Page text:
P.T. Barnum is famously attributed with the phrase, “there’s a sucker born every minute.” The lesson for scoundrels is to get your tentacles into the young’uns as early as possible, preferably before they realize that you’re a scoundrel. After all, once they’ve been sucked dry, who cares?
Due to an inadvertent twit by Norm Pattis yesterday, I stumbled onto another in the vast array of legal social media marketers, who now outnumber lawyers 17 to 1. Those are tough odds, and as any decent bookie knows, tough odds demand tough ideas. This marketer, Jay Pinkert, calling his blog Scatterbox, didn’t disappoint.
Playing on the fear of every law student, that the last job has been taken and there’s no more left for you, he tacitly offers up the solution. Can you guess what it is? That’s right! Social Media! The answer to every law students dream, to blog or twitter your way to fame and success. It’s bad enough that lawyers with silent telephones are willing to march into this fool’s paradise, but these are students who have yet to wet their whistle in the law.
Then comes the missing link of social media salesmanship, the big lie.
Probably the most famous student blawgger [sic] exemplar is Rex Gradeless of the Social Media Law Student blog, who built a large a loyal following through advocacy of technology innovation in the practice of law. I thought it might be interesting and useful to start looking for other student voices and other approaches that exhibit aptitude and passion for the medium.
And what about Rex commends social media? He has a loyal following? He’s techno loving? He’s got more than 76,000 followers on twitter? Very impressive. He’s also unemployed, but you won’t see any mention of that in the post. Rex graduated law school last year, and despite being asked to give talks to bar associations about how to amass twitter followers, it hasn’t served to start him on the road to being a lawyer.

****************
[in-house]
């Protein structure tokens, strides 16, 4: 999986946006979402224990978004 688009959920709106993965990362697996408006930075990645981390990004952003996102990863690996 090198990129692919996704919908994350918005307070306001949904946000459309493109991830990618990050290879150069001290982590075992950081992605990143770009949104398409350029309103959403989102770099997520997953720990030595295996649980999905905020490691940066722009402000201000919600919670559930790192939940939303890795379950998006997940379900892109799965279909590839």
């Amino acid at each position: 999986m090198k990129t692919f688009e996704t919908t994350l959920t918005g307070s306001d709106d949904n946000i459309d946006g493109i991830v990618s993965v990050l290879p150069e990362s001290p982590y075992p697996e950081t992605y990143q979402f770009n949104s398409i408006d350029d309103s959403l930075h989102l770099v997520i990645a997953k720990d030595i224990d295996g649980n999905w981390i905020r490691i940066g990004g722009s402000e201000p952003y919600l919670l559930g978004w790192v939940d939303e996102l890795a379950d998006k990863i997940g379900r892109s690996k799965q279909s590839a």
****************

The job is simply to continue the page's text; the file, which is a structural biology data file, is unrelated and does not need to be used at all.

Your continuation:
Before anyone yells at me for picking on Rex, it’s not his fault that he was chosen as the bearded lady for this post. He’s just a pawn in the social media marketing game, though he’s certainly done everything in his power to make himself the biggest pawn in town. There is a point to writing about this, and pointing fingers as needed. For every dopey comment from a law student savant who knows all there is about the world and doesn’t need a dinosaur like me telling them what’s what, I get 100 emails from other law students who see themselves in these posts challenging their misconceptions, who realize that their pipedreams will go up in smoke if they follow the easy path to success. They want to believe the lies, especially when that’s all they hear. But they appreciate the dose of reality that saves them from playing Barnum’s fool. The only secret to success is hard work, two words you will never hear uttered by a social media marketer.
This isn’t to suggest that blogging, or twitting, or FBing, or whatever flavor of social media comes along tomorrow-ing, is a bad thing to do. It’s not like Rex couldn’t find a job because of his twitter status, though he, along with some other new lawyers have likely elevated their profile for the wrong reasons and done themselves some significant damage in their prospects for gainful employment in the process. Blog if you want. Twit to your heart’s content. Have fun, provided it doesn’t suck time away from more useful activities.
But don’t listen to the social media snake oil salesmen. Ignore the charlatans who lie by omission to hook you while you’re young and naive, wanting more than anything to believe that there’s a magic bullet that will bring you the success you were told would follow three years of law school and about $100,000 of debt.
As for the scoundrels who aren’t satisfied with their efforts to scam lawyers into their clutches, but want to get law students hooked before they know better, let me offer another quote, this one from Pink Floyd: Leave them kids alone.